Obligatory 'arty' shot

Like I said in a previous post I've just got back after being away with work for a couple of weeks. During that time the small lonzino I had hanging reached the magic weight loss of 30%. Sadly I wasn't arround to take it out. When I eventually got back it was pushing 35-40% weight loss. I didn't have high hopes as a couple of weeks before I'd noticed the top had dried much faster than the bottom. If anything it was too dry, very solid to the touch. Maybe I should start rotating them end over end every week. Does the moisture inside sink to the bottom under gravity I wonder? Or, more likely, is the fan at the top of my cabinet just drying the top of the meat faster? Whatever it might be I put the lonzino in a bag and put it into the fridge in the hope that the moisture would somehow re-distribute itself. Then I promptly forgot about it. 

The money shot

I re-discovered the lonzino this weekend whilst sorting through the fridge for something to snack on. I saw it huddled at the back like it was trying to escape my notice. On closer inspection one end was slightly dry, but cutting through the middle it's beautiful: not too salty, with a slight taste of juniper and hint of bay. Nom.

Sunday, 20 May 2012

Spicy Lonzino

(The casing of the Leviathan)

Before I take the plunge and cure a full-on pork leg (which is always the dream), I thought I'd try something a bit less demanding. The charcuterie equivalent of the shallow end if you will. Lonzino – cured pork loin – seemed like the perfect choice. So I had a go and it worked well, it was porky and junipery, slightly salty, and extremely delicious. I wanted to make some more. As luck would have it, I was in Waitrose at the weekend and I picked up a two kilogram pork loin on offer for half price. Challenge accepted!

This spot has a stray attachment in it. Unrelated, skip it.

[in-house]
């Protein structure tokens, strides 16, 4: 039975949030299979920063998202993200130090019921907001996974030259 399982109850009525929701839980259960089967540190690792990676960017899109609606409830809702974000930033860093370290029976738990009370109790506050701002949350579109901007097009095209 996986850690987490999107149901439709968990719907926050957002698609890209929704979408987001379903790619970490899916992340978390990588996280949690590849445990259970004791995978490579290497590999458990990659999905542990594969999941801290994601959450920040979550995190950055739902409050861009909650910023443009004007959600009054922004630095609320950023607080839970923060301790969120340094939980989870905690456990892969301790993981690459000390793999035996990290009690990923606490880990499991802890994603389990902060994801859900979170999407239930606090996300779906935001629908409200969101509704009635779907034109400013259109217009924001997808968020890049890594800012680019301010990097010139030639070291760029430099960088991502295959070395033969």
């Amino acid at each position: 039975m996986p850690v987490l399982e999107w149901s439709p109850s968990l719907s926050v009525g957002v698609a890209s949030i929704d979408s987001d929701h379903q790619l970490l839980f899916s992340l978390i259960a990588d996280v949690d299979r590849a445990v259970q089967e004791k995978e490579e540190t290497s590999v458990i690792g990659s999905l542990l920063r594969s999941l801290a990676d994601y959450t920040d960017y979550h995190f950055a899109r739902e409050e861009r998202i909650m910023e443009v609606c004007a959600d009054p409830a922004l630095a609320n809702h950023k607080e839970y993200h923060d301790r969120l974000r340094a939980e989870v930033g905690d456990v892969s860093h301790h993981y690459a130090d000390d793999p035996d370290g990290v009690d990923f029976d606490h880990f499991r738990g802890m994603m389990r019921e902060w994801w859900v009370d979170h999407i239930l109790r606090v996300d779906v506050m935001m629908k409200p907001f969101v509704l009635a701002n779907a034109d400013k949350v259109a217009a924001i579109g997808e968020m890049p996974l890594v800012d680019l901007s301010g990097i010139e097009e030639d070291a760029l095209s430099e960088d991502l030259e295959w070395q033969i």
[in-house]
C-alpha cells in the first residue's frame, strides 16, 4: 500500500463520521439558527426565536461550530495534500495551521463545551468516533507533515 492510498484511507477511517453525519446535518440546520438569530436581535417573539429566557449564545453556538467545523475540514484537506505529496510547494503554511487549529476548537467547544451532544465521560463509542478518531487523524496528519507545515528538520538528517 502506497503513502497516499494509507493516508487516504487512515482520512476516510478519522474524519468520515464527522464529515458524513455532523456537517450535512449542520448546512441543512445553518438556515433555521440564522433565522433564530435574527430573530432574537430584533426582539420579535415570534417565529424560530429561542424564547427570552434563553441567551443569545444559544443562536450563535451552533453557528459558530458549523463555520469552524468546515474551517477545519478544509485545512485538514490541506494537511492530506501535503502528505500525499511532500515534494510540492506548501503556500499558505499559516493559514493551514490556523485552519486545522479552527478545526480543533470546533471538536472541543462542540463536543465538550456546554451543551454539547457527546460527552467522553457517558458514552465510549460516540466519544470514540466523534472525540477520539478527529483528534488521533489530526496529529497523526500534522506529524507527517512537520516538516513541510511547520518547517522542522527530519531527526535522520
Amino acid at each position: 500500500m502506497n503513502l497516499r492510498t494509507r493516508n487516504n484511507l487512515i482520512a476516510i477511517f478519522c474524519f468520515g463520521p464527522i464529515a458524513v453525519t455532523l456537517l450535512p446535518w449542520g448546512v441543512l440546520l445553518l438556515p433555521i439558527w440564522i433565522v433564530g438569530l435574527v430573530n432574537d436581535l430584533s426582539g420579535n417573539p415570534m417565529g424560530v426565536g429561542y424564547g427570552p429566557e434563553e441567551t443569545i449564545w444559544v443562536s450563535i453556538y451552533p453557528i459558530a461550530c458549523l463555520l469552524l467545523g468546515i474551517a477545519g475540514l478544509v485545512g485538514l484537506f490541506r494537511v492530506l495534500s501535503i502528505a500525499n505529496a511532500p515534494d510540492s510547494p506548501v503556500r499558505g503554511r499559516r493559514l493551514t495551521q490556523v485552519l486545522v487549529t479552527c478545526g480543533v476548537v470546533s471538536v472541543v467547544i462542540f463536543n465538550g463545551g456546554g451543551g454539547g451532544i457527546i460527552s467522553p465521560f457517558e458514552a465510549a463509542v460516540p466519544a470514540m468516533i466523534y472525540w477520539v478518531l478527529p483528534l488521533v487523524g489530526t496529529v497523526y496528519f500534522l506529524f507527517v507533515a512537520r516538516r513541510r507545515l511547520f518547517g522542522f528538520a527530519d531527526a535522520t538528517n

I thought I'd aim for a slightly spicy lonzino this time. Not 'makes grown men cry and destroys all life within a 2-mile radius' spicy, but something with a little bit of fire in its belly. A Google search turned up a few recipes, the authors of which all concluded, "it's not really as spicy as I wanted". Most of these recipes involved rolling the loin in chili powder or cayenne before casing in a beef cap. In his blog, Jason at Cured Meats suggested adding the chilli powder to the cure to infuse some heat, in addition to coating before hanging. That sounded like it was worth a try. As I don't have a smoker yet (though Adam over at The Sausage Jockey has found a good bit of kit), I also thought I'd add some smoked paprika to add an extra dimension. Here is the recipe I came up with (the ingredients are given as a percentage weight of the pork loin).

Spicy Lonzino

Ingredient Weight (%)
Pork loin
100%
Salt
3.3%
Cure #2
0.25%
Black pepper
1.0%
Oregano
0.15%
Paprika
0.1%
Smoked paprika (hot)
0.1%
Cayenne pepper
0.1%



All the ingredients were mixed together and pressed onto the loin to cover it. The coated loin and any cure that didn't stick were put into a zip-lock bag, sealed, and put into the fridge to cure for 10 days. Every other day I flipped the bag over to allow the extracted liquid to move around and massaged the cure through the bag.


After 10 days I removed the loin from the bag. I washed the majority of the cure off, dried it off with paper towels and set on a rack to dry for 2–3 hours. I also took my beef cap out and cut it to about 4" longer than the loin. The cap was then rinsed to remove the salt, and left it to soak in a bowl of water while the pork was drying.

Timmy wasn't too keen on
his new football socks 

When the pork was dry I dredged it all over with cayenne pepper so that it was completely covered. I then added some chili flakes for good measure (about 2 teaspoons). Next came the hardest part: stuffing a 2.5 kg pork loin into the beef cap. The beef cap is shown on the right. They're pretty stretchy, but even so, it was a mighty struggle. I took some photos during the process, but they honestly look like scenes from a slasher movie. Keep at it, you'll get there eventually. I think it took me a good 10–15 min before victory was mine.
The cased Leviathan

The last thing to do was to tie the loin up. Both ends were tied off with bubble knots, and the loin tied along its length, as you would with a roast. This has to be done as tightly as you can. The final step was to prick any air bubbles in the casing with a sterilised needle (heat a needle until red hot; it should sizzle the first time you poke it into the meat). The loin was then hung at room temperature for 36 hours. The casing begins to dry and shrinks tightly around the meat; you can see than the casing has turned translucent. The loin was then weighed and hung in the curing chamber. It should be ready when it's lost around 30% of its starting weight.